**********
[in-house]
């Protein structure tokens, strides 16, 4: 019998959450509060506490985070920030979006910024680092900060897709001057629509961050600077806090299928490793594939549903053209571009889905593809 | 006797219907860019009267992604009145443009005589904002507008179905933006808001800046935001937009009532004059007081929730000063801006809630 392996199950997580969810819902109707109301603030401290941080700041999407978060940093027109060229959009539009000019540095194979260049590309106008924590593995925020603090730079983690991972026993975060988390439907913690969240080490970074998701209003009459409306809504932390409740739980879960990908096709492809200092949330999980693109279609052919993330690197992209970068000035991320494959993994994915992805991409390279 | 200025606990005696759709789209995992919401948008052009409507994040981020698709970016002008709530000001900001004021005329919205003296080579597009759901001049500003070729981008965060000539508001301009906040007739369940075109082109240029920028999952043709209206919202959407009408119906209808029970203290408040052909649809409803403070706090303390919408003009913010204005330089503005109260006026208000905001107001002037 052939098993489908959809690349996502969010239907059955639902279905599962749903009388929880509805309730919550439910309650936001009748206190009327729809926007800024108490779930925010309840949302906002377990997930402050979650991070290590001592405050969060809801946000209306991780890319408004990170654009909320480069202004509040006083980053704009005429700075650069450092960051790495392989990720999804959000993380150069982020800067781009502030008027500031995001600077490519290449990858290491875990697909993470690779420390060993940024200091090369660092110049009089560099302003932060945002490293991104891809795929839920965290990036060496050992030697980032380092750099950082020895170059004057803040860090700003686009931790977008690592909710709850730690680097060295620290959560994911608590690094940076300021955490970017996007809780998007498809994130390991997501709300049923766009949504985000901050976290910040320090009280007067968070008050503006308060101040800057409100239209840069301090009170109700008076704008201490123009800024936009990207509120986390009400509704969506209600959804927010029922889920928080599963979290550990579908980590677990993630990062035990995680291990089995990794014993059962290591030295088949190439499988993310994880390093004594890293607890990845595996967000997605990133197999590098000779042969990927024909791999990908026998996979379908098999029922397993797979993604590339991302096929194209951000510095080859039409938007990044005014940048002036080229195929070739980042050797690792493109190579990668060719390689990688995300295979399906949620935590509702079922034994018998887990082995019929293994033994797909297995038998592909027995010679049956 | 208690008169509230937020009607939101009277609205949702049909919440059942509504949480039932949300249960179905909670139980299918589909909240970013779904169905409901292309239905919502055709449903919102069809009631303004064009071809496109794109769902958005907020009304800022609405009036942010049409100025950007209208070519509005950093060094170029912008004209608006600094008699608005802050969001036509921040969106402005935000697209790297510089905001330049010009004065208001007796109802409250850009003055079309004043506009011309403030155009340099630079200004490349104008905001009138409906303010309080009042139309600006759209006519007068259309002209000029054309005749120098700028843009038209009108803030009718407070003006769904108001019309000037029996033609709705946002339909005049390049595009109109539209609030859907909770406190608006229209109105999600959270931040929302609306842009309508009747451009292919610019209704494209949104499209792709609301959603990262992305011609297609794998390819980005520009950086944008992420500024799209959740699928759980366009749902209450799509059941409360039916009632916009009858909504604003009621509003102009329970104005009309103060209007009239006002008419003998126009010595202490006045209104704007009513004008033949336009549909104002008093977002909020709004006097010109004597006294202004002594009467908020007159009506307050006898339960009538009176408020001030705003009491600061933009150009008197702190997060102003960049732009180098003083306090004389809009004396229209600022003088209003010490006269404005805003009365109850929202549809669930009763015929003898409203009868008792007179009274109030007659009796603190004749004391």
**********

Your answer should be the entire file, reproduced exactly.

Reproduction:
[in-house]
């Protein structure tokens, strides 16, 4: 019998959450509060506490985070920030979006910024680092900060897709001057629509961050600077806090299928490793594939549903053209571009889905593809 | 006797219907860019009267992604009145443009005589904002507008179905933006808001800046935001937009009532004059007081929730000063801006809630 392996199950997580969810819902109707109301603030401290941080700041999407978060940093027109060229959009539009000019540095194979260049590309106008924590593995925020603090730079983690991972026993975060988390439907913690969240080490970074998701209003009459409306809504932390409740739980879960990908096709492809200092949330999980693109279609052919993330690197992209970068000035991320494959993994994915992805991409390279 | 200025606990005696759709789209995992919401948008052009409507994040981020698709970016002008709530000001900001004021005329919205003296080579597009759901001049500003070729981008965060000539508001301009906040007739369940075109082109240029920028999952043709209206919202959407009408119906209808029970203290408040052909649809409803403070706090303390919408003009913010204005330089503005109260006026208000905001107001002037 052939098993489908959809690349996502969010239907059955639902279905599962749903009388929880509805309730919550439910309650936001009748206190009327729809926007800024108490779930925010309840949302906002377990997930402050979650991070290590001592405050969060809801946000209306991780890319408004990170654009909320480069202004509040006083980053704009005429700075650069450092960051790495392989990720999804959000993380150069982020800067781009502030008027500031995001600077490519290449990858290491875990697909993470690779420390060993940024200091090369660092110049009089560099302003932060945002490293991104891809795929839920965290990036060496050992030697980032380092750099950082020895170059004057803040860090700003686009931790977008690592909710709850730690680097060295620290959560994911608590690094940076300021955490970017996007809780998007498809994130390991997501709300049923766009949504985000901050976290910040320090009280007067968070008050503006308060101040800057409100239209840069301090009170109700008076704008201490123009800024936009990207509120986390009400509704969506209600959804927010029922889920928080599963979290550990579908980590677990993630990062035990995680291990089995990794014993059962290591030295088949190439499988993310994880390093004594890293607890990845595996967000997605990133197999590098000779042969990927024909791999990908026998996979379908098999029922397993797979993604590339991302096929194209951000510095080859039409938007990044005014940048002036080229195929070739980042050797690792493109190579990668060719390689990688995300295979399906949620935590509702079922034994018998887990082995019929293994033994797909297995038998592909027995010679049956 | 208690008169509230937020009607939101009277609205949702049909919440059942509504949480039932949300249960179905909670139980299918589909909240970013779904169905409901292309239905919502055709449903919102069809009631303004064009071809496109794109769902958005907020009304800022609405009036942010049409100025950007209208070519509005950093060094170029912008004209608006600094008699608005802050969001036509921040969106402005935000697209790297510089905001330049010009004065208001007796109802409250850009003055079309004043506009011309403030155009340099630079200004490349104008905001009138409906303010309080009042139309600006759209006519007068259309002209000029054309005749120098700028843009038209009108803030009718407070003006769904108001019309000037029996033609709705946002339909005049390049595009109109539209609030859907909770406190608006229209109105999600959270931040929302609306842009309508009747451009292919610019209704494209949104499209792709609301959603990262992305011609297609794998390819980005520009950086944008992420500024799209959740699928759980366009749902209450799509059941409360039916009632916009009858909504604003009621509003102009329970104005009309103060209007009239006002008419003998126009010595202490006045209104704007009513004008033949336009549909104002008093977002909020709004006097010109004597006294202004002594009467908020007159009506307050006898339960009538009176408020001030705003009491600061933009150009008197702190997060102003960049732009180098003083306090004389809009004396229209600022003088209003010490006269404005805003009365109850929202549809669930009763015929003898409203009868008792007179009274109030007659009796603190004749004391």